The sham of Iranian democracy

Whenever I hear British Jews criticising Israel for defending its citizens from Kassam rockets I am deeply suspicious of their motives. I sometimes wonder if they want revenge after having had some sort of emotional conflagration with their pro-Zionist family. Roger Cohen recently wrote an article for the New York Times where he described a banner above a synagogue in Iran saying: “Congratulations on the 30th anniversary of the Islamic Revolution from the Jewish community of Esfahan”. He also quotes an Iranian Jew who said20that Gaza showed the Israeli government to be “criminal”. Mr Cohen goes on to praise Iranian warmth and civility towards Iran’s remaining 25000 Jews. Indeed, the Iranian people I have met have always been very warm and polite which makes it more of a conundrum for me that Iranian politics is generally so brutal.

This sophisticated and cultured nation stands by and watches the oppression of many of its own people while consoling itself that it is more democratic than its Arab neighbours. In Iran women can be s toned to death for committing adultery whereas men can have up to four wives. The Guardian Council, which chooses presidential candidates based on their dedication to Islam, has proclaimed a woman cannot become President as they lack “the intellectual capacity and understanding to stand”. The Pet Shop Boys dedicated an album to two teenage boys hanged in 2005 for being homosexual and an Iranian leader has stated that homosexuals deserve to be executed. Human Rights Watch recently reported on the oppression of Iran’s Kurds. Many of Iran’s three hundred thousand adherents to Baha’ism, considered heretical to Shi’ism, have been executed since 1979. Evangelical churches and the printing of Christian literature are banned. There can only be one Jewish MP o ut of 290. Jews can vote for anyone while Muslims cannot vote for Jews.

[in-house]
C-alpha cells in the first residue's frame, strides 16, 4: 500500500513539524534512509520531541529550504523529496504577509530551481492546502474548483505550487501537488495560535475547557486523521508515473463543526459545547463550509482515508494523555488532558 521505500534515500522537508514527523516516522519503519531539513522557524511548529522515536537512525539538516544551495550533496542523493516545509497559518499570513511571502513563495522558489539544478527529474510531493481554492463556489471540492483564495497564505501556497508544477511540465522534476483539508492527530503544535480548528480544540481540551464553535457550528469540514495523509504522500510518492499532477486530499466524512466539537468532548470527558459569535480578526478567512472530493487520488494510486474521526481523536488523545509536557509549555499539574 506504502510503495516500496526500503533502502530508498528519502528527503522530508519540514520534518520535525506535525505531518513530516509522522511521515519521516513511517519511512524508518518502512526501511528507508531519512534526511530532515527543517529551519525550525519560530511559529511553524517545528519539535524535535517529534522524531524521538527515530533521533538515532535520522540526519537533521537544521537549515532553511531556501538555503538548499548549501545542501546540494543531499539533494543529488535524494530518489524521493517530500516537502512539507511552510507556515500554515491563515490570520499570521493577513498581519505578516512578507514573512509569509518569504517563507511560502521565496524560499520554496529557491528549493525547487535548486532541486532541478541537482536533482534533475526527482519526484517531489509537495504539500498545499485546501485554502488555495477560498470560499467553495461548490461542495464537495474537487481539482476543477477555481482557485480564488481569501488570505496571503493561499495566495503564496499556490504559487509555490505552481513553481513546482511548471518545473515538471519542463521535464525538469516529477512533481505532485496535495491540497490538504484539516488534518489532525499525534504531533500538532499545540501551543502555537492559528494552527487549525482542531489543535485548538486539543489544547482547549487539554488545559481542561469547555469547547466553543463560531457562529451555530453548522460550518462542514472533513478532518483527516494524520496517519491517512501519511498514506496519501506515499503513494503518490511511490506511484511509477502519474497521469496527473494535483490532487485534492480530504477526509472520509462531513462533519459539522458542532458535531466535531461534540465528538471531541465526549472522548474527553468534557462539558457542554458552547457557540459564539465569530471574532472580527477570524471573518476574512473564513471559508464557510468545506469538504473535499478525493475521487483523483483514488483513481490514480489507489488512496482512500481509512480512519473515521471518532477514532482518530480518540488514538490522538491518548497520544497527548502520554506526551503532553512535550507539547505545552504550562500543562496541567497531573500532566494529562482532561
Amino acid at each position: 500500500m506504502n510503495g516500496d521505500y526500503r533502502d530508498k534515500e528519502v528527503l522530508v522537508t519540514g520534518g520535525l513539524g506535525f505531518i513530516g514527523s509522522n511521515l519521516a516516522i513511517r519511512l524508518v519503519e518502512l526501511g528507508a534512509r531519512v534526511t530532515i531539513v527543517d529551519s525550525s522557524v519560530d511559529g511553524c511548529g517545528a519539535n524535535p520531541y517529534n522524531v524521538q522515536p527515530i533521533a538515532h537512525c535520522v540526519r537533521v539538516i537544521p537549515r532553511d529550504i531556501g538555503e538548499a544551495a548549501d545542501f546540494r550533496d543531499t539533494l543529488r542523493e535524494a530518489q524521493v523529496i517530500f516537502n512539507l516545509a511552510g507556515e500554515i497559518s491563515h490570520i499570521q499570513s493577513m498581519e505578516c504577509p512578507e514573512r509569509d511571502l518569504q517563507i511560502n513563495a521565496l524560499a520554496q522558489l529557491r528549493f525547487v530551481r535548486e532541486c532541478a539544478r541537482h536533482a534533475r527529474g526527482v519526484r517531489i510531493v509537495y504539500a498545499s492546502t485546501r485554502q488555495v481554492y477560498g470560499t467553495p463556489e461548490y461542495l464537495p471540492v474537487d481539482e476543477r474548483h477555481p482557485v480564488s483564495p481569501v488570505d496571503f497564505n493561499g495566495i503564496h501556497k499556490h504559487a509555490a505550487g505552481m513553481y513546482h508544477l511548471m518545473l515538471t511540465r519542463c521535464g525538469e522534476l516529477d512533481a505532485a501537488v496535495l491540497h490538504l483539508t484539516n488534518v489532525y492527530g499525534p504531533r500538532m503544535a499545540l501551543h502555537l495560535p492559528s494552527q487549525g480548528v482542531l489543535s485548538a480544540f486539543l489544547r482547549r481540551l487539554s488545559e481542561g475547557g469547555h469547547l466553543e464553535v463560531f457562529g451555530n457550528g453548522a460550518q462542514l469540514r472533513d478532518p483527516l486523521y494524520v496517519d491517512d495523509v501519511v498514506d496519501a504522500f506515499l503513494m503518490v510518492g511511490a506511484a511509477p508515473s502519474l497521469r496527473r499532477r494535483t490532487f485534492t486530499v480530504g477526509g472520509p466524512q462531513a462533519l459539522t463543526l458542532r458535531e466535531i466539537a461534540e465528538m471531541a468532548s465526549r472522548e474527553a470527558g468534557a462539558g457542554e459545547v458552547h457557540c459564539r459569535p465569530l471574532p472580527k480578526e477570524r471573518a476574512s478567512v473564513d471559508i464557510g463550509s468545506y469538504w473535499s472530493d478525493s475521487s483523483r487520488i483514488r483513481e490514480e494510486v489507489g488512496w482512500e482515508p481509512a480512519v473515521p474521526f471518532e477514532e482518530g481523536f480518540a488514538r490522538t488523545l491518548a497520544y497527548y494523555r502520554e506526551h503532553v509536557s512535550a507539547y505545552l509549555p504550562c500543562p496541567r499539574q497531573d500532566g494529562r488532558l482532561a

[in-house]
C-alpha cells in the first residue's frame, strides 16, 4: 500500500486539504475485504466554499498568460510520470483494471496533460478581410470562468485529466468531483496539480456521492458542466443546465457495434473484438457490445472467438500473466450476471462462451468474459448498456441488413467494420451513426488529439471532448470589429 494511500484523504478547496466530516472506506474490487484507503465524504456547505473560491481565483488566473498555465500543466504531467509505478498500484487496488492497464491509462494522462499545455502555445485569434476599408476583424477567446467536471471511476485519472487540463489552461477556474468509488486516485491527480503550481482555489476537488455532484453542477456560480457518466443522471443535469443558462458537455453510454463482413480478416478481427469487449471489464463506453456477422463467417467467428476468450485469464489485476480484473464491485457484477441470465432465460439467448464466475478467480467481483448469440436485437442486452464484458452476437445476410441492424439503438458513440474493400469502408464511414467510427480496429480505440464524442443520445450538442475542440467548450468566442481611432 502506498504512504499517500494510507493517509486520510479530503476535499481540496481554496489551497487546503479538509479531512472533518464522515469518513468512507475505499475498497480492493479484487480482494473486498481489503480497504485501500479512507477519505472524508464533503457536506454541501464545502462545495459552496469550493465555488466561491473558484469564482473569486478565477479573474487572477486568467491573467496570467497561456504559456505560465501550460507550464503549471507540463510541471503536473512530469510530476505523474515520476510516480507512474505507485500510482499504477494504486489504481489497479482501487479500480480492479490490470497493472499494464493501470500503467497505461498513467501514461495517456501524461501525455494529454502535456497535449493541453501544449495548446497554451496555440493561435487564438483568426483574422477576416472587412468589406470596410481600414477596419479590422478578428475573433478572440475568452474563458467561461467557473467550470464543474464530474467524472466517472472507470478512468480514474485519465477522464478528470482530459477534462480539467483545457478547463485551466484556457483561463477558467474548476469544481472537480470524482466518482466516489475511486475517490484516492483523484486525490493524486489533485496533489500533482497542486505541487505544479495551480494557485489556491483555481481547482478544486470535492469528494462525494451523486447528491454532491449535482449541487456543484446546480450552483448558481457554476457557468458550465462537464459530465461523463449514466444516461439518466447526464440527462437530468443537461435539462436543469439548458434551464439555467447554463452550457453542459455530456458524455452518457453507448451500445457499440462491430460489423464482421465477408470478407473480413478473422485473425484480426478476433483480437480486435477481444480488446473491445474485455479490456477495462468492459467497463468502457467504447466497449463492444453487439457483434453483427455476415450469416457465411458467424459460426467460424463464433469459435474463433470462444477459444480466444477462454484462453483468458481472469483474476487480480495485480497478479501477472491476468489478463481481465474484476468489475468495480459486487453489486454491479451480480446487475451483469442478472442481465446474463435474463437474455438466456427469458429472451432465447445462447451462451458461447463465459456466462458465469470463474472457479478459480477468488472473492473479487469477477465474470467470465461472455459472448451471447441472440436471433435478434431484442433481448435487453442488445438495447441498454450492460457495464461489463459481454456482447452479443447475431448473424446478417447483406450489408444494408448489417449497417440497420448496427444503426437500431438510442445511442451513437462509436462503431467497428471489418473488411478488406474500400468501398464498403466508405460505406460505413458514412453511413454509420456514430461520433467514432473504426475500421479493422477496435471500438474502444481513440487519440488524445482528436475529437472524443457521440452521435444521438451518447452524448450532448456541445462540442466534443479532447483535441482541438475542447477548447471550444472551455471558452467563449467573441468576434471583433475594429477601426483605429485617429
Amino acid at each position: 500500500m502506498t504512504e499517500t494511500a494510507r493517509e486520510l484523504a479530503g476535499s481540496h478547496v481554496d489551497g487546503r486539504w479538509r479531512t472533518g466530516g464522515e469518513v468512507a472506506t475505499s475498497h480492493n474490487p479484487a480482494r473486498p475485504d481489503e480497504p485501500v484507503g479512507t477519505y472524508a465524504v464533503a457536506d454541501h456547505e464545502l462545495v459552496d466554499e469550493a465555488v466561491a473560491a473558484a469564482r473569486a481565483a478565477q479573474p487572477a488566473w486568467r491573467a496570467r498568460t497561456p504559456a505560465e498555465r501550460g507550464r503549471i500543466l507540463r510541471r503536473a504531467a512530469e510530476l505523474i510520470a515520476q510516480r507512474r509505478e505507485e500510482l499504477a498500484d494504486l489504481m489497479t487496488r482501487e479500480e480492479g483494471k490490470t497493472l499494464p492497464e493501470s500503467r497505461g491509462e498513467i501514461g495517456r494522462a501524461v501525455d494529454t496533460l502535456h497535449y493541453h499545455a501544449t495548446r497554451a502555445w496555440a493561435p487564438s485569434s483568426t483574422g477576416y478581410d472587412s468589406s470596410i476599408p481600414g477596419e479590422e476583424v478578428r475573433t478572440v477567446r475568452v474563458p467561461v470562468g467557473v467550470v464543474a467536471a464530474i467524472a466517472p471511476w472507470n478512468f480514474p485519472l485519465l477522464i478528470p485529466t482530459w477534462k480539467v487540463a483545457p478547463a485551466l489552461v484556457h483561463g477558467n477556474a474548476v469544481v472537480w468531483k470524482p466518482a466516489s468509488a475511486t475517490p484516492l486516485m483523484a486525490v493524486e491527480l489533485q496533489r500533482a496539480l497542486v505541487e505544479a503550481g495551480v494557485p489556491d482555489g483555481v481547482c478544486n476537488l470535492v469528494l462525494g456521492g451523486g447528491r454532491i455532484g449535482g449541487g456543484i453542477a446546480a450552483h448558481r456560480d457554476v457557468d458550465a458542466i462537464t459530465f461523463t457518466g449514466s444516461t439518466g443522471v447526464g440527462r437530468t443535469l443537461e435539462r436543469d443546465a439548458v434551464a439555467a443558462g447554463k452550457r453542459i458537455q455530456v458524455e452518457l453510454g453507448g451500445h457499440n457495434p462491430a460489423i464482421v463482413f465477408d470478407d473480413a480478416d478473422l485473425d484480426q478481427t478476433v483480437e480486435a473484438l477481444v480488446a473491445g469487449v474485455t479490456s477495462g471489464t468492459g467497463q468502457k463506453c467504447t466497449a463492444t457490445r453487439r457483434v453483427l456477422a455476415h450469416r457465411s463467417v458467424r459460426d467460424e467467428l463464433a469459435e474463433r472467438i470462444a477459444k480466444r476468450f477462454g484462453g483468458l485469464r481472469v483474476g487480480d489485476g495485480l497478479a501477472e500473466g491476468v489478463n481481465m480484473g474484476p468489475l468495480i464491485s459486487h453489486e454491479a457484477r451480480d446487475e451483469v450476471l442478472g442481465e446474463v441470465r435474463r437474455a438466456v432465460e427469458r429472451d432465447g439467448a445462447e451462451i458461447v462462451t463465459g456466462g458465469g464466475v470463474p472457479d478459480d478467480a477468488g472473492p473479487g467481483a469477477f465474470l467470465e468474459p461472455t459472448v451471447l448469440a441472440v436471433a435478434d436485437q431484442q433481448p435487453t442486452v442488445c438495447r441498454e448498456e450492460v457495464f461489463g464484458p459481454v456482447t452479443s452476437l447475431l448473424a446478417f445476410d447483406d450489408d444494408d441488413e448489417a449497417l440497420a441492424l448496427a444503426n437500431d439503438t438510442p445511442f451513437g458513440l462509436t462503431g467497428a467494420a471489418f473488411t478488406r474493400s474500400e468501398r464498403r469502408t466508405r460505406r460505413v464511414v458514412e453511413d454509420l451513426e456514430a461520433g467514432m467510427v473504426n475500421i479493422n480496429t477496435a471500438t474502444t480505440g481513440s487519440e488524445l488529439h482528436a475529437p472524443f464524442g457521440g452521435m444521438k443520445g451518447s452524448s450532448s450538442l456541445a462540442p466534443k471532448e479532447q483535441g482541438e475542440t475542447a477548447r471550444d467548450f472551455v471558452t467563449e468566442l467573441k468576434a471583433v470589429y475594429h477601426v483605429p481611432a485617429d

On 12th June the Iranian people go to the polls for the 10th Presidential election since their 1979 Revolution that deposed the Shah. These Presidential elections, and the eight Parliamentary elections since 1979, give the people the false sense that the Islam of the Islamic Republic of Iran is democratic. Iranians never wished to have their lives so fully controlled by Islam. Initially the 1979 revolution was a workers’ one but soon afterwards the Mullahs brutally repressed the left once it had done its job of helping to oust the Shah. Then the Mullahs set about infusing every level of society with Islamic tenets. The imposition of Sharia law has been so complete that thirty years on many Iranians have forgotten that back in 1979 they just wanted less corruption and an end to autocracy, not a theocracy.

President Ahmadinejad and three others will contest the election o n June 12th. One disqualified presidential candidate proposed moving Israel to Hawaii. But whoever wins may well be irrelevant due to the man right at the top, Supreme Leader Ayatollah Khamenei. Past reformist presidents have had legislation blocked by the all-powerful Guardian Council, which is appointed by the Supreme Leader, and supporters imprisoned. Of the two reformists now standing Mehdi Karroubi states that questioning the Holocaust should not concern Iran and both he and Mir Hossein Mousavi want better relations with the west. But “democratic” Iran is likely to continue involving itself in the internal politics of other countries with continued support for Hamas and Hizbollah. Hizbollah’s deadly bombing of the Jewish community cent re in Argentina in 1994 happened on the watch of the reformist President Rafsanjani. So all in all Iran’s Jews have a solid reason for condemning Israel and for raising that congratulatory banner in Esfahan. It’s called self-survival.

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